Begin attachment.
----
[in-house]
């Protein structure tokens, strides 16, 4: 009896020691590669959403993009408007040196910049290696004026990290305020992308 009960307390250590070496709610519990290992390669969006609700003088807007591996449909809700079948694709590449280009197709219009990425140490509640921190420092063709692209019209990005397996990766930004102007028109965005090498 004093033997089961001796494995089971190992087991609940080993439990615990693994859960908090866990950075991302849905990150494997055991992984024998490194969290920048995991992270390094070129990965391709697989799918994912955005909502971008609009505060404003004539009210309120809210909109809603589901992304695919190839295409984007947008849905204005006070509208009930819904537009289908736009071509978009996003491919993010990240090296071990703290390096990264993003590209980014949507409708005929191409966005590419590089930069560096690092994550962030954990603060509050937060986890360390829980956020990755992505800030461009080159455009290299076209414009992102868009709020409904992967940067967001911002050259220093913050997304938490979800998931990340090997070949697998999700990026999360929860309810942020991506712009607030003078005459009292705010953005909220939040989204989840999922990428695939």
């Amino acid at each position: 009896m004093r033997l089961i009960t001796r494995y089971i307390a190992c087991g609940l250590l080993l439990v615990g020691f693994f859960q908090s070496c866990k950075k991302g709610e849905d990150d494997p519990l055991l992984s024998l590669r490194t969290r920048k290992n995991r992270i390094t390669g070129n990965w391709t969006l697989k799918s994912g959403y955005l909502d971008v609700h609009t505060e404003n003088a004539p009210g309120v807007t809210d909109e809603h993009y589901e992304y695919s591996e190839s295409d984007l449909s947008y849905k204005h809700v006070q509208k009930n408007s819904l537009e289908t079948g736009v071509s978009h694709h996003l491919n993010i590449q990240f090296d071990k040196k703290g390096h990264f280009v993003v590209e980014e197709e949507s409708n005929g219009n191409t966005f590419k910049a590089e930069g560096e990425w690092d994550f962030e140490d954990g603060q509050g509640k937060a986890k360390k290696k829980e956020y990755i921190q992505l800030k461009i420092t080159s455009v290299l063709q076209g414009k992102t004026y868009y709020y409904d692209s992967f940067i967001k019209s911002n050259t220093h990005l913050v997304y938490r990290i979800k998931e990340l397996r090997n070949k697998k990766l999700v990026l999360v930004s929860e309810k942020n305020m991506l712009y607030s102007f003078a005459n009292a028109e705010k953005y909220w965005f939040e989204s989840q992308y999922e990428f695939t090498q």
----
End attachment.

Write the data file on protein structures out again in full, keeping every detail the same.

[in-house]
């Protein structure tokens, strides 16, 4: 009896020691590669959403993009408007040196910049290696004026990290305020992308 009960307390250590070496709610519990290992390669969006609700003088807007591996449909809700079948694709590449280009197709219009990425140490509640921190420092063709692209019209990005397996990766930004102007028109965005090498 004093033997089961001796494995089971190992087991609940080993439990615990693994859960908090866990950075991302849905990150494997055991992984024998490194969290920048995991992270390094070129990965391709697989799918994912955005909502971008609009505060404003004539009210309120809210909109809603589901992304695919190839295409984007947008849905204005006070509208009930819904537009289908736009071509978009996003491919993010990240090296071990703290390096990264993003590209980014949507409708005929191409966005590419590089930069560096690092994550962030954990603060509050937060986890360390829980956020990755992505800030461009080159455009290299076209414009992102868009709020409904992967940067967001911002050259220093913050997304938490979800998931990340090997070949697998999700990026999360929860309810942020991506712009607030003078005459009292705010953005909220939040989204989840999922990428695939």
């Amino acid at each position: 009896m004093r033997l089961i009960t001796r494995y089971i307390a190992c087991g609940l250590l080993l439990v615990g020691f693994f859960q908090s070496c866990k950075k991302g709610e849905d990150d494997p519990l055991l992984s024998l590669r490194t969290r920048k290992n995991r992270i390094t390669g070129n990965w391709t969006l697989k799918s994912g959403y955005l909502d971008v609700h609009t505060e404003n003088a004539p009210g309120v807007t809210d909109e809603h993009y589901e992304y695919s591996e190839s295409d984007l449909s947008y849905k204005h809700v006070q509208k009930n408007s819904l537009e289908t079948g736009v071509s978009h694709h996003l491919n993010i590449q990240f090296d071990k040196k703290g390096h990264f280009v993003v590209e980014e197709e949507s409708n005929g219009n191409t966005f590419k910049a590089e930069g560096e990425w690092d994550f962030e140490d954990g603060q509050g509640k937060a986890k360390k290696k829980e956020y990755i921190q992505l800030k461009i420092t080159s455009v290299l063709q076209g414009k992102t004026y868009y709020y409904d692209s992967f940067i967001k019209s911002n050259t220093h990005l913050v997304y938490r990290i979800k998931e990340l397996r090997n070949k697998k990766l999700v990026l999360v930004s929860e309810k942020n305020m991506l712009y607030s102007f003078a005459n009292a028109e705010k953005y909220w965005f939040e989204s989840q992308y999922e990428f695939t090498q």